It's that time of the year when everyone goes nuts trying to lay their hands on those 4 GPS systems that were marked down from $500 to $199. Or looking for that ever elusive Wii. When we stand in never-ending lines or in short lines that never move because everyone ahead of you bought out the store. We've been trying to tell Medha that she should think about those children in this world that are not as lucky as her. For whom, gifts at Christmas are an aberration because they don't have enough clothing or food to sustain them through their day. She feels deeply for those children but she is a child herself, and so she swings back to wanting one last thing from Santa this year. A toothfairy hangover perhaps. We want it to be her decision and I am hoping she will make the right one. If she does, we will donate the money to a worthy cause. And I figured what better cause than Menu for Hope 2007, an annual fundraising hosted by Pim Techamuanvivit, on her food blog Chez Pim.

Five years ago, the devastating tsunami in Southeast Asia inspired me to find a way to help, and the very first Menu for Hope was born. The campaign has since become a yearly affair, raising funds to support worthy causes worldwide. In 2006, Menu for Hope raised US$62,925.12 to help the UN World Food Programme feed the hungry.

This year, Indian Food Rocks joins Menu for Hope to raise money that will be go directly to the UN World Food Programme. This year the funds raised by Menu for Hope will be earmarked for a school lunch program in Lesotho, Africa.

The campaign will run from December 10-21.

Indian Food Rocks is happy to present two prizes to help raise money for this effort. A donation of $10 entitles you to a raffle ticket to a prize.

Prize Code UC 12
Grains, Greens, and Grated Coconuts, Recipes and Remembrances of a Vegetarian Legacy by Ammini Ramachandran

Readers of my blog need no introduction to Grains, Greens, and Grated Coconuts. It is the perfect cookbook to curl up with and experience vegetarian Kerala cooking from India at its best. It is a cookbook that I turn to several times a week for simple and tasteful vegetarian recipes. Ammini writes with a lot of passion and attention to detail. Most recipes are accompanied by a snippet of history or a personal anecdote. An autographed copy of this cookbook has been generously donated by the author, Ammini Ramachandran.

This prize can be shipped only within the continental USA.

Prize Code UC 13

Handmade Bead Necklace and Matching Earrings
I made this beautiful necklace and matching earring at a local bead shop last weekend. I carefully chose each bead and this is a one of a kind necklace and matching earrings will stand out at any black dress party.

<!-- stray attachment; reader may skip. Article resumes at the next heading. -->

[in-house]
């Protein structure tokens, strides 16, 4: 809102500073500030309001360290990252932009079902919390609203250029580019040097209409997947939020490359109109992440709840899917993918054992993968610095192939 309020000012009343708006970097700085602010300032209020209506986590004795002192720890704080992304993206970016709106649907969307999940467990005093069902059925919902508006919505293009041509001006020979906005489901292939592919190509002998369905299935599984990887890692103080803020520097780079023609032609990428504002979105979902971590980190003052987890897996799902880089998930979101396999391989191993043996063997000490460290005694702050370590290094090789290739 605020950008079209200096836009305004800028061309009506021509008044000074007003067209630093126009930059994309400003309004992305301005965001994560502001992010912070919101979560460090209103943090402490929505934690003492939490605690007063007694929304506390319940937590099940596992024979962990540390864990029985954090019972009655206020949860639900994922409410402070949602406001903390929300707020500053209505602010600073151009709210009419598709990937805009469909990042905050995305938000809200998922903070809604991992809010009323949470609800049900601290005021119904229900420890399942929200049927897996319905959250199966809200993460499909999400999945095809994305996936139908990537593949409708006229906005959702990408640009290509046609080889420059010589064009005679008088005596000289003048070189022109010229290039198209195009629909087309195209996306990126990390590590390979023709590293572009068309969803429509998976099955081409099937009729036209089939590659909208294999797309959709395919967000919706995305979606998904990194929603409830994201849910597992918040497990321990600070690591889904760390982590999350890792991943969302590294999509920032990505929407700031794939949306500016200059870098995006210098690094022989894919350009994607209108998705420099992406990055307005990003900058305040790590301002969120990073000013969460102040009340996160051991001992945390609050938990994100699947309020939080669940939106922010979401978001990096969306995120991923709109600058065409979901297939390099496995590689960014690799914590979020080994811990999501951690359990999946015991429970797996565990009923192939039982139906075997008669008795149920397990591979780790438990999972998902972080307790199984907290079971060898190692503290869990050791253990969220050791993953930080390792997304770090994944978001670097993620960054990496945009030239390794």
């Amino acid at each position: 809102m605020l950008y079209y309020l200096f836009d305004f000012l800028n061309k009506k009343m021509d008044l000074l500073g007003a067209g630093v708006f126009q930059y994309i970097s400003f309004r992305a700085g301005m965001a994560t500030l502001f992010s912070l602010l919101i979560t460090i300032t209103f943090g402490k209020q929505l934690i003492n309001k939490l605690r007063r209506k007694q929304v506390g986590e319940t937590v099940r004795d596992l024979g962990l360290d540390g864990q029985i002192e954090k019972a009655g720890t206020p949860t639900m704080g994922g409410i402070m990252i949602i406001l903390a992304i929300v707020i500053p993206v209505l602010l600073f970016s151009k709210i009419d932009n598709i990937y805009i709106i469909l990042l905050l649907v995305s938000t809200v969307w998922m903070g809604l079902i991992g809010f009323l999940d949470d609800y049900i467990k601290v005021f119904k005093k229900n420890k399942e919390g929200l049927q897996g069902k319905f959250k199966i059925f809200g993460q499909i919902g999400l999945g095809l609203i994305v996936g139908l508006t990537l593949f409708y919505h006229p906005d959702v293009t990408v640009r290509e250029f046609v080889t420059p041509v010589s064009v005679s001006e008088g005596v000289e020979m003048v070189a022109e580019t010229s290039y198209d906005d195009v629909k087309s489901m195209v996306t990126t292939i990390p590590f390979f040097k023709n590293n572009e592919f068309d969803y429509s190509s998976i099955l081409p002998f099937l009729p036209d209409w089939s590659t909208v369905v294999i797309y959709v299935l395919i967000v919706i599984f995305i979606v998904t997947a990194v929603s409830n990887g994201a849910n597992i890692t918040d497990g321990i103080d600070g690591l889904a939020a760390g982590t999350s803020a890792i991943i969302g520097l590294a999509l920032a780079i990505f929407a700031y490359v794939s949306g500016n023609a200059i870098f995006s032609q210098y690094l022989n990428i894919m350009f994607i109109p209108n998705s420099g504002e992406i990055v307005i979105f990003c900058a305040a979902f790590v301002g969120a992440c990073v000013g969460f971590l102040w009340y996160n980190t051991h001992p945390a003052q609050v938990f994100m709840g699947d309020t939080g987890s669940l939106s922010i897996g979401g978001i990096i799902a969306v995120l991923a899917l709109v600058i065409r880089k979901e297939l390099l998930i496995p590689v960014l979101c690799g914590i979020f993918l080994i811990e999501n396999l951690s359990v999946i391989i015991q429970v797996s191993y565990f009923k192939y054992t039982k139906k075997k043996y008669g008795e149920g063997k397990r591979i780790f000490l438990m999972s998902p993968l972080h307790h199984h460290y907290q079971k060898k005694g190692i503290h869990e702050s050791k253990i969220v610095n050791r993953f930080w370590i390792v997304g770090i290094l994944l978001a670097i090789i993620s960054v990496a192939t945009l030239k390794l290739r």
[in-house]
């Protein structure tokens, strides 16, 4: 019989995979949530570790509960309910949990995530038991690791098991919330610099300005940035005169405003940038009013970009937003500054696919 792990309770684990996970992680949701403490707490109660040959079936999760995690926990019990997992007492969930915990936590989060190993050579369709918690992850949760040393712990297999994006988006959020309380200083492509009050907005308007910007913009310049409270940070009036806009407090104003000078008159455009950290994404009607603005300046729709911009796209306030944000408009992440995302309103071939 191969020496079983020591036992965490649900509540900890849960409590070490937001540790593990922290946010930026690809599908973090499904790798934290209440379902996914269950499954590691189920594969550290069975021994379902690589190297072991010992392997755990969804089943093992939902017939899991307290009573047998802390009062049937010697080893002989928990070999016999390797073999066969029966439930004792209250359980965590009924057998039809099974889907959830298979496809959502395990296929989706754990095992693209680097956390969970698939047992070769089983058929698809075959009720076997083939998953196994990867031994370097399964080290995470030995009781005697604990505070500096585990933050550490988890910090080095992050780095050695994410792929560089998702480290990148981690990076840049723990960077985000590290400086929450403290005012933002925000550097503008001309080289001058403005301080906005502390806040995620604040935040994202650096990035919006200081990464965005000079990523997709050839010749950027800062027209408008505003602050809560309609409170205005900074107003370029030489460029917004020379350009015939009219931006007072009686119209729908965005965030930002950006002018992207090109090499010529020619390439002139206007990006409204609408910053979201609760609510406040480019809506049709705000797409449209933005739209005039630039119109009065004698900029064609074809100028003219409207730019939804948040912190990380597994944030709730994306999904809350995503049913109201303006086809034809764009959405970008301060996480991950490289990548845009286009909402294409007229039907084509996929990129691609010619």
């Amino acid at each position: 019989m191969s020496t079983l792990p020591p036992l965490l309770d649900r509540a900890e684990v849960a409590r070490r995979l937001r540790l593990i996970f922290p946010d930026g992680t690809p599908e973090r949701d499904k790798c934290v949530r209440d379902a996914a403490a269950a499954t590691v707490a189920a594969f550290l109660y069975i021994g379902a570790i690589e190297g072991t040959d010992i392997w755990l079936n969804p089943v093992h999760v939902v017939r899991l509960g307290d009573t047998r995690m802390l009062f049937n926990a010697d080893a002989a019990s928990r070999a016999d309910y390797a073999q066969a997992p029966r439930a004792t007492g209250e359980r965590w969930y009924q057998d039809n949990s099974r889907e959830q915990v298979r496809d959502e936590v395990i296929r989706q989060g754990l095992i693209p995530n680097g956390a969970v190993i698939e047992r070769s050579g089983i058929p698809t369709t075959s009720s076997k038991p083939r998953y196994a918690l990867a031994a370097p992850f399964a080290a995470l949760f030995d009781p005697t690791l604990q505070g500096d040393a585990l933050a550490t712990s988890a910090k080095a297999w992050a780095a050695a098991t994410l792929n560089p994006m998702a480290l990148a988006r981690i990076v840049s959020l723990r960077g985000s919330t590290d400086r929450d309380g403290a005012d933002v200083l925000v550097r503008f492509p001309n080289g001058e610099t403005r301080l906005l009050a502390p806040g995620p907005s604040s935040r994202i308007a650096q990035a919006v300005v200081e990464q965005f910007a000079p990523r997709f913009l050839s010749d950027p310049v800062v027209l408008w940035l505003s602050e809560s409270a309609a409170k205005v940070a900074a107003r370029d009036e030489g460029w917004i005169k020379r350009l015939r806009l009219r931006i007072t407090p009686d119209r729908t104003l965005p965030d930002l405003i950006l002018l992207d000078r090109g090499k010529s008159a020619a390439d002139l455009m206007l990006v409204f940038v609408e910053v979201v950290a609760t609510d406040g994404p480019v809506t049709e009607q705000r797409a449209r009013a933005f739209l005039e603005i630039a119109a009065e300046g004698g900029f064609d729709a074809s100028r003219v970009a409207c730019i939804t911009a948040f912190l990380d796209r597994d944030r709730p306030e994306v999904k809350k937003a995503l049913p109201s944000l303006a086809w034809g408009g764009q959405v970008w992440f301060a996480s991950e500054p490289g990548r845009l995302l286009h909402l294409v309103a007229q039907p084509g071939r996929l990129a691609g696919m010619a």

This prize can be shipped only within the continental USA.

Here are some more pictures of the necklace and earrings. Click through to see the larger image.

Menu for Hope is now live!

Here's how you can make a difference:
  1. Choose a prize or prizes of your choice from our Menu for Hope at Chez Pim. Note the prize code(s).
  2. Go to the donation site at First Giving and make a donation. Remember that this money goes directly to the UN's WFP without going through any of the bloggers promoting this event.
  3. Please specify the prize code(s) for the prizes you would like in the Personal Message section in the donation form. You must specify how many tickets per prize, and use the prize code. Each $10 you donate will buy one raffle ticket toward any prize.For example, a donation of $50 can be 2 tickets for EU01 and 3 tickets for EU02. Please write 2xEU01, 3xEU02.
  4. If your company matches your charity donation, please check the box and fill in the information so we could claim the corporate match.
  5. Please check the box to allow us to see your email address so that we could contact you in case you win.Your email address will not be shared with anyone.
  6. Check back on Chez Pim on Wednesday Jaunary 9 for the results of the raffle.

A special thank you to Kalyn of Kalyn's Kitchen for being the gracious host for US Central.

Before you make your contribution, I would ask you to spend some time on some really moving images captured by the children of Lesotho that are now available on Pim's blog.

Crawlyflower tales

A few years ago, I found myself staring at luscious cauliflowers in the produce section with wonder and it was only then that I realized that I cooked only with frozen cauliflower. I vowed to change that immediately and placed a gorgeous cauliflower head in my cart. My heart sang all the way home because I knew I would be biting into the fresh taste of that crunchy crucifer that I had been missing all this time.

I set it up on my cutting board with great gusto and started removing all the outer leaves carefully. My father-in-law had told once me that those leaves were edible and quite nutritious but right now I was more interested in the "white curd" of the head. From the corner of my eye, I saw a very plump and very green young leaf move slightly. I turned the cauliflower to address that leaf and the other leaves that were still attached to the head in that area. I cut through the leaf only to see it start to ooze and wiggle like it was possessed.